Middleman costs might lead to lower profit margins for manufacturers.
2. Jobbers: An Overview

2.1 Definition and Function

A jobber, also known as a broker or middleman, serves as an intermediary between wholesalers and retailers. Unlike wholesalers, jobbers do not take ownership of the products they handle; instead, they facilitate the sale by connecting retailers with wholesalers or manufacturers. Jobbers work on a commission basis, earning a percentage of the sales they generate.

2.2 Role in the Supply Chain

Jobbers serve as a vital link between wholesalers and retailers, playing the following roles:

Facilitating Transactions: Jobbers connect retailers with wholesalers or manufacturers and negotiate terms on behalf of both parties.

Market Expertise: Jobbers possess in-depth knowledge of the market, product trends, and consumer preferences, which aids retailers in making informed purchasing decisions.

Reducing Transaction Costs: By streamlining the buying process, jobbers help retailers save time and effort in dealing directly with wholesalers.

Breaking Bulk: Jobbers allow retailers to purchase smaller quantities of goods, which is beneficial for small retailers with limited storage capacity.

2.3 Pros and Cons of Jobbers


Provide market expertise and knowledge to retailers.
Reduce transaction costs and save time for retailers.
Allow retailers to purchase smaller quantities of goods.
Can act as an extension of the salesforce for wholesalers or manufacturers.

Additional layer in the supply chain may increase product costs.
Lack of direct control over the sales process for wholesalers.
Some jobbers may not prioritize all manufacturers' products equally.

In summary, wholesalers and jobbers are both integral players in the supply chain, facilitating the efficient distribution of goods from manufacturers to retailers. Wholesalers play a more comprehensive role by taking ownership of goods, providing inventory management, and handling logistics. On the other hand, jobbers act as intermediaries between wholesalers and retailers, offering market expertise and breaking bulk quantities for smaller retailers. Each serves a specific purpose in the supply chain, contributing to the smooth flow of goods and meeting the diverse needs of the market.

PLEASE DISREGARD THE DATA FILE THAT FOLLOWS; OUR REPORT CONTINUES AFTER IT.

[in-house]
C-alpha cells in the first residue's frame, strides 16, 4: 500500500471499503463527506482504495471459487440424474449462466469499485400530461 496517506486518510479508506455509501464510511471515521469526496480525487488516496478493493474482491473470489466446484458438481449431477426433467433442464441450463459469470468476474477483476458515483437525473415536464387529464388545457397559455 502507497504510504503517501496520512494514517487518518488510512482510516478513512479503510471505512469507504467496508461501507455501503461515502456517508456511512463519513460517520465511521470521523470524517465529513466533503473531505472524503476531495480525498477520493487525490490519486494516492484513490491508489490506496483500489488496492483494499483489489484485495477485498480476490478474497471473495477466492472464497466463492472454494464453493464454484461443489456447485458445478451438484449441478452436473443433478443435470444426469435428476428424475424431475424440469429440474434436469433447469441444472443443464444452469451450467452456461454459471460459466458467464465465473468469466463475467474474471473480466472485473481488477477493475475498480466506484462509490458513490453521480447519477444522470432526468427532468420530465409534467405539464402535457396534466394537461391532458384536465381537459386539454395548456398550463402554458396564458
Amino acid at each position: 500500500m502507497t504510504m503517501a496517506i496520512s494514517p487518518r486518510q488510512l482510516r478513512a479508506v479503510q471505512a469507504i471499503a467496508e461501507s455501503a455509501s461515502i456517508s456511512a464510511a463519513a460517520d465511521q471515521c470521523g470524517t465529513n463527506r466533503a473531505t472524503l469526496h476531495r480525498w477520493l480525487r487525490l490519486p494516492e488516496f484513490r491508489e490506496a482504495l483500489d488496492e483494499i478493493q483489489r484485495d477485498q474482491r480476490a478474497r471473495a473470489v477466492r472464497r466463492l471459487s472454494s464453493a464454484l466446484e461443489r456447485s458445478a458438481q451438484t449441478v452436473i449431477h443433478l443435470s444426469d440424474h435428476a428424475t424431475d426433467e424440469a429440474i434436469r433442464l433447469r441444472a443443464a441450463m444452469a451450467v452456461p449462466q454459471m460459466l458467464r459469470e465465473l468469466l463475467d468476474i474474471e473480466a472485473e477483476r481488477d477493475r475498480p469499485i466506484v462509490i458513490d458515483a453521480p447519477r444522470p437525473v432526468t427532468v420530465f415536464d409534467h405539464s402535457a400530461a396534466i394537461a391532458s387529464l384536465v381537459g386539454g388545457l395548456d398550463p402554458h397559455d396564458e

Understanding the distinctions between wholesalers and jobbers empowers manufacturers, retailers, and consumers to make informed decisions in the distribution process, optimizing efficiency and enhancing overall supply chain management.

Resources and Sources:

Bowersox, D. J., Closs, D. J., & Cooper, M. B. (2007). "Supply Chain Logistics Management."
Hugos, M. (2018). "Essentials of Supply Chain Management."
Cox, J. F., & Blackstone, J. H. (2016). "APICS Dictionary."
Shaban, A., & Awan, H. M. (2019). "The Role of Middlemen in Supply Chain Management."
Klassen, R. D., & Vereecke, A. (2018). "Handbook of Behavioral Operations."
Chopra, S., & Meindl, P. (2015). "Supply Chain Management: Strategy, Planning, and Operation."
Novack, R. A., Gibson, B. J., & Bowersox, D. J. (2017). "Supply Chain Management: A Logistics Perspective."